knowledge, or to discover new routes for commercial enterprise, and new marts for traffic. Thus perished the French navigator La Peyrouse, whose fate was to the men of the last generation so long the occasion of anxious speculation. Still greater numbers have perished in the service of commerce. The looms and forges of Britain could not continue to work, and famine would stalk through her cities, did not her ships bear abroad the manufactures of her artisans to every clime. It is to the sailor we owe it that the cottons of Manchester, and the cutlery of Birmingham reach even the wigwams of our western Indians. Literature employs and needs the seaman, and the scholar beyond the Alleghanies studies books that were purchased for him in the bookfairs of Germany, and brought across the sea by the adventurous mariner. And look to the home, and see how many of its delicacies, and luxuries, and adornments are brought to us from abroad by the sailor's skill and enterprise. And our agriculture needs his aid. The grains of the North, and the cotton of the South, would find little vent, were not the swift ships ready to bear them to a market. They have served the church also. By them the Pilgrim Fathers reached a refuge on these shores, and found a home. By them the missionary has been wafted to his station in the heathen world. As a people we are under special obligations to the art and enterprise of the navigator. We are a nation of emigrants. The land we occupy was discovered and colonized by the aid of the mariner. The seaman has, then, been employed in our service. And as far as he was our servant, doing our work, we were bound to care for his well-being; and if he perished in our service, it was surely our duty to inquire whether he perished in any degree by our fault. The ten commandments describe the duties of the employer as well as those of the parent. Care for the servant as well as the child was one of the lessons of Sinai. And though literally the servant named in the Decalogue might be only the servant of the household, not he who does service for us at a distance; yet the spirit of these commandments is not to be confined by so close and literal an interpretation. When our Saviour was asked, “Who is my neighbor ?” he pointed the inquirer to the remote and alien Samaritan. All whom we can reach, and all whom we use in service, mediate or immediate, we should seek to benefit, as far as our power and influence extend.

3. Others of those buried in the waters have lost their lives in defence of those upon the shore. In the last of our wars with the mother country, the navy was regarded as the right arm of our defence, under God, from the foreign foe. And so it has been with other lands. Their possessions, their liberties, their families and homes, have been protected by the deaths of those whom they have never known, but who expired, fighting their battles, leagues away, on the deep sea. Are no obligations imposed on us, in behalf of those who have thus befriended us, and in behalf of their successors and associates ? Can a nation claim the praise of common honesty or gratitude, who neglect the moral and spiritual interests of these their defenders ?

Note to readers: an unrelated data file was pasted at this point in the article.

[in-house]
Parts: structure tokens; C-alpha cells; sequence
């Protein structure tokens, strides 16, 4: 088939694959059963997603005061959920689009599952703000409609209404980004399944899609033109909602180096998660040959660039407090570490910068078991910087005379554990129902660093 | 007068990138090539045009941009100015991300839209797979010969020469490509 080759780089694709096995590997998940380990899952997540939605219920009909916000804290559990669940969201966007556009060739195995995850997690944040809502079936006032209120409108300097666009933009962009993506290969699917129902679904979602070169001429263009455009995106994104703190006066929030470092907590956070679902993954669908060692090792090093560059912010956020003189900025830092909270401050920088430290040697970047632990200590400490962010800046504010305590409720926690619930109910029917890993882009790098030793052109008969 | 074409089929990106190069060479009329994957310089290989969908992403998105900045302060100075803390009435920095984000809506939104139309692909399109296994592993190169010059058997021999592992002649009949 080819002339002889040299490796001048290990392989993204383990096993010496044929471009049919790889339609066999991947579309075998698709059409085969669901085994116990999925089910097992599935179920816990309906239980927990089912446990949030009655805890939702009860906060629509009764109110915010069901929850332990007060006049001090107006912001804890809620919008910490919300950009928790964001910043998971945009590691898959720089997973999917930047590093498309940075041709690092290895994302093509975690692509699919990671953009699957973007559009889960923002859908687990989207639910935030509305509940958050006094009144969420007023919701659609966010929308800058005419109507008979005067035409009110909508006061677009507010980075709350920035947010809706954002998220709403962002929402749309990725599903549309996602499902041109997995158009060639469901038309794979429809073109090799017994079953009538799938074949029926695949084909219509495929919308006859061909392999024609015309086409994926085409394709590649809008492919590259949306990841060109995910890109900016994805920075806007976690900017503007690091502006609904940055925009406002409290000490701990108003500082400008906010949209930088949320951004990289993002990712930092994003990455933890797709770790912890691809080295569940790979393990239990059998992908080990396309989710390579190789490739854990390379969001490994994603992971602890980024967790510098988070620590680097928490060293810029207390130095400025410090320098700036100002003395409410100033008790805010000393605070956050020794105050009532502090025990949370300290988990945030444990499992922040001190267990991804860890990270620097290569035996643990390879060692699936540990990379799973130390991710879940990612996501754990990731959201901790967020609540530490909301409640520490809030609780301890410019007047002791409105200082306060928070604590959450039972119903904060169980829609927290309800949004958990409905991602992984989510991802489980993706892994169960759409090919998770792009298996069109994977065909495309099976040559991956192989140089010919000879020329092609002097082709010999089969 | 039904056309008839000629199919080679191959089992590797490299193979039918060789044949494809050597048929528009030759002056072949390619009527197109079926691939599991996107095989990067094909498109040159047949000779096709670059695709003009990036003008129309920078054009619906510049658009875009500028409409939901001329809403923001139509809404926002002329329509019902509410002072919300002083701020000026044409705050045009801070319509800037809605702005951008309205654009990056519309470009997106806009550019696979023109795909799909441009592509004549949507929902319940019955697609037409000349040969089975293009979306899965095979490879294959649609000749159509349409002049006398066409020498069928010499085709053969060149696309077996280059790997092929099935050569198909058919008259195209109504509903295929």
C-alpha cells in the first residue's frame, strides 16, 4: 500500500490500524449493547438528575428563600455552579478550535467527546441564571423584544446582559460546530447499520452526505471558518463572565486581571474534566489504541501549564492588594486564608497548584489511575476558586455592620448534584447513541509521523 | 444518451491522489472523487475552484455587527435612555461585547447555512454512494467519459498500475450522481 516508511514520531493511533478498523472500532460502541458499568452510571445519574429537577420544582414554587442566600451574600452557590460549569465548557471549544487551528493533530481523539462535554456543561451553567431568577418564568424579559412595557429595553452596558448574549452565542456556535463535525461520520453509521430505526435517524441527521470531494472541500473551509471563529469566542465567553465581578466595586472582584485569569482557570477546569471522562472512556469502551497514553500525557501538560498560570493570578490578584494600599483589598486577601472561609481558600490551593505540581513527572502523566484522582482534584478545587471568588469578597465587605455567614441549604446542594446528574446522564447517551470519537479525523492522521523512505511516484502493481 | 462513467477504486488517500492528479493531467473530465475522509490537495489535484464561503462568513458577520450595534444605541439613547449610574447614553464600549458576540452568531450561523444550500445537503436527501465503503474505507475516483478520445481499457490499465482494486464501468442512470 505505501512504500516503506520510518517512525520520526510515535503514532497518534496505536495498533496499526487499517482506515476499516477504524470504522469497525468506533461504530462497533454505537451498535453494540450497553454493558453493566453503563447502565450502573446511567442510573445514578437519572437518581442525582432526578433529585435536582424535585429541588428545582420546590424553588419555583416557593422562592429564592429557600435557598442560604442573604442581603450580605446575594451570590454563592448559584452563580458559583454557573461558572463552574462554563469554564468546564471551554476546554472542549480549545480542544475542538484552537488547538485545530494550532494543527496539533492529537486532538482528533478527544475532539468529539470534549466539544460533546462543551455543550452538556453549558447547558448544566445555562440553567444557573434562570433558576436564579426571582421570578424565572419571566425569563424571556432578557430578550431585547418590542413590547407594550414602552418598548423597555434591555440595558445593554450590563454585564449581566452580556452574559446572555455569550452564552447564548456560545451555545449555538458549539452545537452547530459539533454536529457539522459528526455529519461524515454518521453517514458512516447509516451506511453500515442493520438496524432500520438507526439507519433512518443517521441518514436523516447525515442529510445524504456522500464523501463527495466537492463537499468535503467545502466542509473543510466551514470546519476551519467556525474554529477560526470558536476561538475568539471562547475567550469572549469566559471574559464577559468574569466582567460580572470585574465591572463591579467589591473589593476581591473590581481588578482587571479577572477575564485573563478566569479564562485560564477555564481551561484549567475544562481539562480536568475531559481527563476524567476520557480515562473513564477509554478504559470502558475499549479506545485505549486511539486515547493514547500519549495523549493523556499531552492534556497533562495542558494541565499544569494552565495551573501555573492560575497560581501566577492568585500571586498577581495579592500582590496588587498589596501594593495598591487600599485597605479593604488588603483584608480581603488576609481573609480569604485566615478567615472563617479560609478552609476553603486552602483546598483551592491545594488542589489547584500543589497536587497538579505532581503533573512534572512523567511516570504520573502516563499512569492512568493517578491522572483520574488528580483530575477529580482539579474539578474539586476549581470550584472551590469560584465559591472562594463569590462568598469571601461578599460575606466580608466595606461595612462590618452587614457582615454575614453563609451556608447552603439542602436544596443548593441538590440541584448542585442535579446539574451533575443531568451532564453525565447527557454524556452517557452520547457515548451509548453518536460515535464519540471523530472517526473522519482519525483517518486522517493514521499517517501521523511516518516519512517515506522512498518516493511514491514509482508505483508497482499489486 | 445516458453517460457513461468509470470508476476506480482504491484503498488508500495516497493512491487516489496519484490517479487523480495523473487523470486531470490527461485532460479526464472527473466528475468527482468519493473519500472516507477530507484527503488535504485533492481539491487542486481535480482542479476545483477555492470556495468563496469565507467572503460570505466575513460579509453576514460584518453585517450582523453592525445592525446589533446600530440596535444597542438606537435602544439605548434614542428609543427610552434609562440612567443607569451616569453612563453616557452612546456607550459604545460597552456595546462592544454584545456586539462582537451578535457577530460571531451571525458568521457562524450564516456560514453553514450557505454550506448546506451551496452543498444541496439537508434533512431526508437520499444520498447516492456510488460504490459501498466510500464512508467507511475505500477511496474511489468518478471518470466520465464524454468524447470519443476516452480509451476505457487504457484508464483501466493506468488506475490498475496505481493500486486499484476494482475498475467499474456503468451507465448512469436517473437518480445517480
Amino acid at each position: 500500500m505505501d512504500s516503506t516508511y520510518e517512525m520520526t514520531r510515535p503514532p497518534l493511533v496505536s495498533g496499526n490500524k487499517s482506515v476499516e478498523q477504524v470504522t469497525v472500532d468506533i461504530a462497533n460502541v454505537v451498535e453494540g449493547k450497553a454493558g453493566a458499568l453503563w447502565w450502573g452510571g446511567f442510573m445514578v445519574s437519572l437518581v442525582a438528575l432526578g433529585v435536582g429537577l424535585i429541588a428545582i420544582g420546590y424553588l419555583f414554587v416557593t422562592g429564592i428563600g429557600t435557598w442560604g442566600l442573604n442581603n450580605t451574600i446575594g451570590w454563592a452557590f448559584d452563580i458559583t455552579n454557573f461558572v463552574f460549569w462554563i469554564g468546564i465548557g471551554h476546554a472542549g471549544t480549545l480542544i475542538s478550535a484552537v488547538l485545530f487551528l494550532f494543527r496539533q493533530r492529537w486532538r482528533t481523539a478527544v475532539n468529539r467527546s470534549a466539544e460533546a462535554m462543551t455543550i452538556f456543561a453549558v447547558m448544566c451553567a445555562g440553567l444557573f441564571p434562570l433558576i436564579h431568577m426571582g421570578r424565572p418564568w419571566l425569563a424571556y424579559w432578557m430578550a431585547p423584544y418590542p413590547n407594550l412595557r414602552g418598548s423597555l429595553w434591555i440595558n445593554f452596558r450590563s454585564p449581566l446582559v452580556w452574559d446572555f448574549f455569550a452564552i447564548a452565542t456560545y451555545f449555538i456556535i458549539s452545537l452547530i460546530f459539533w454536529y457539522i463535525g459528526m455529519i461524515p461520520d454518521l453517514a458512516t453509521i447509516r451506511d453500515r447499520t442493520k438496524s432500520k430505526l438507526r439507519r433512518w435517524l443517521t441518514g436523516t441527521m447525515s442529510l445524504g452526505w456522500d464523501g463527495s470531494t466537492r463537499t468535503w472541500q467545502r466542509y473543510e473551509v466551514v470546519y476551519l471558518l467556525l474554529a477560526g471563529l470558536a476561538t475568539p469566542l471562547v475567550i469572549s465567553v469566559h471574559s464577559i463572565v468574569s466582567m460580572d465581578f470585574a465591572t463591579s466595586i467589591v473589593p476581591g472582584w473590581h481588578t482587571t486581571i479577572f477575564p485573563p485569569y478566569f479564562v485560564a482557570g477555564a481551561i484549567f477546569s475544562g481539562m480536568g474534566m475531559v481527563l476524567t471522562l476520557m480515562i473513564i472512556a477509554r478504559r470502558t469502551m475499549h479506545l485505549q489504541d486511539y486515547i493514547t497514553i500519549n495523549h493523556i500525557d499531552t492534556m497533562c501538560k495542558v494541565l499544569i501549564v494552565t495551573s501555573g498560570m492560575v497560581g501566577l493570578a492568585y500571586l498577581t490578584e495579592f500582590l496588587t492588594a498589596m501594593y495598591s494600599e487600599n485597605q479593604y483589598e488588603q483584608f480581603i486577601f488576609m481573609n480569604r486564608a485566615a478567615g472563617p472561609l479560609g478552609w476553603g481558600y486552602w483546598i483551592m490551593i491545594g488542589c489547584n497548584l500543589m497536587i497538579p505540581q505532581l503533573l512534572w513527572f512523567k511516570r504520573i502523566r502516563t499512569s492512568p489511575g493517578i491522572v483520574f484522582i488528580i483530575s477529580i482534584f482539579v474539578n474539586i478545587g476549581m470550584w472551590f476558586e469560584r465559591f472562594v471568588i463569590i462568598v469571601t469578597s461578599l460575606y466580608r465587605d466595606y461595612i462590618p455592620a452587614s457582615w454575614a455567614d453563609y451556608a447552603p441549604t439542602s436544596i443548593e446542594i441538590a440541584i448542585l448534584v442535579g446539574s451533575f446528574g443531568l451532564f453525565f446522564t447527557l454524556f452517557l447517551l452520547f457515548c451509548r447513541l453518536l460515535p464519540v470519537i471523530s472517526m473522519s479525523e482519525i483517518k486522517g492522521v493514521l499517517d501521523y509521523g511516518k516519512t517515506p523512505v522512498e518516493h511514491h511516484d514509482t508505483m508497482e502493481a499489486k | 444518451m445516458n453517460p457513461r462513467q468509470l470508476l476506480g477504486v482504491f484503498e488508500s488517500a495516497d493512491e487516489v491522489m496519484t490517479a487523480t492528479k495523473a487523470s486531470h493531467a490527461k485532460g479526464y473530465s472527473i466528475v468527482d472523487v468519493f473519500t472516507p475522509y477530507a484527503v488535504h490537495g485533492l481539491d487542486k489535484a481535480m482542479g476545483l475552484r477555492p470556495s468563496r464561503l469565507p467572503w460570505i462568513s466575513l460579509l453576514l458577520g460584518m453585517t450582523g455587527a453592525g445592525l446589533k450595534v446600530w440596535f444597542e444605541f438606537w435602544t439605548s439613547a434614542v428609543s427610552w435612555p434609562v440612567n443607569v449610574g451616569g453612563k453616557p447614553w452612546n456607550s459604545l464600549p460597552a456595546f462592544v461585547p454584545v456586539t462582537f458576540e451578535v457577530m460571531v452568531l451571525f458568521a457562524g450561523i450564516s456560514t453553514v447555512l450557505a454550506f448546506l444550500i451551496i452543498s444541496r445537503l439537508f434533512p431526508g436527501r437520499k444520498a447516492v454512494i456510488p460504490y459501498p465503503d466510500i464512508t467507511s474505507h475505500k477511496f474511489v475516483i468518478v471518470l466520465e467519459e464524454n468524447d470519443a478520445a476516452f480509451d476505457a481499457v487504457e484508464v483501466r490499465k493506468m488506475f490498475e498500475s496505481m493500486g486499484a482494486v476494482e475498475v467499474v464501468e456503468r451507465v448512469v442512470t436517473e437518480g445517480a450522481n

4. Let us reflect, also, on the fact, that many of those who have perished on the waters will be found to have perished through the neglect of those living on shore. We allude not merely to negligence in providing the necessary helps for the navigator. The Government, that should leave the shoals and reefs in its harbors unmarked by buoys, and that, along a line of frequented but dan. gerous sea-coast, should rear no light-houses, would be held guilty of the death of all shipwrecked in consequence. But may there not be other classes of neglect equally or yet more fatal? The parent who has neglected to govern or instruct his child, until that child, impatient of all restraint, rushes away to the sea as a last ref. uge, and there sinks, a victim to the sailor's sufferings or the sailor's vices, can scarce meet, with composure, that child in the day when the sea gives up its dead. Or if, as a community, or as churches, we shut our eyes to the miseries of the sick and friendless seaman, or to the vices and oppressions by which he is often ruined for time and eternity, shall we be clear in the day when inquisition is made for blood ? No, unless the church does her full duty, or in other words, reaches in her efforts the measure of her full ability, for the spiritual benefit of the seaman, her neglect must be chargeable upon her. Now, in the Saviour's description of the condemnation of sinners at the last day, it will be observed, that he selects instances, not of sins of commission, but of sins of omission, as destroying the world. “Inasmuch as ye did it not,” is the ground of the doom pronounced. May not the perishing sailor take up most of the items of that sentence, and charge them home upon many of the professed disciples of Christ ? Neither by influence, nor prayers, nor alms, did they relieve his temporal and spiritual destitution, when hungry, or thirsty, or sick, or naked, or in prison. And far as this neglect operated to form the habits that hastened his death, and led, perhaps, to his eternal ruin, so far it cannot be desirable to think of meeting him again, among those who shall rise in the last day from the ocean depths, to stand with us before the judgment-seat.

5. Many, we remark lastly, of the dead of the sea will be found to have been victims to the sins of those upon shore. Those who have perished in unjust wars waged upon that element, will they · have no quarrel of blood against the rulers that sent them forth?

The statesmen, the blunders or the crimes of whose policy the waters have long concealed, must one day face those who have been slaughtered by their recklessness. How many of the victims over whom the dark blue sea rolls its waters, have perished, year by year, in the nefarious slave-trade. Such is the large proportion of the miserable children of Africa who die on the voyage, that, along the ordinary course of the slave ship from the eastern shores

« FöregåendeFortsätt »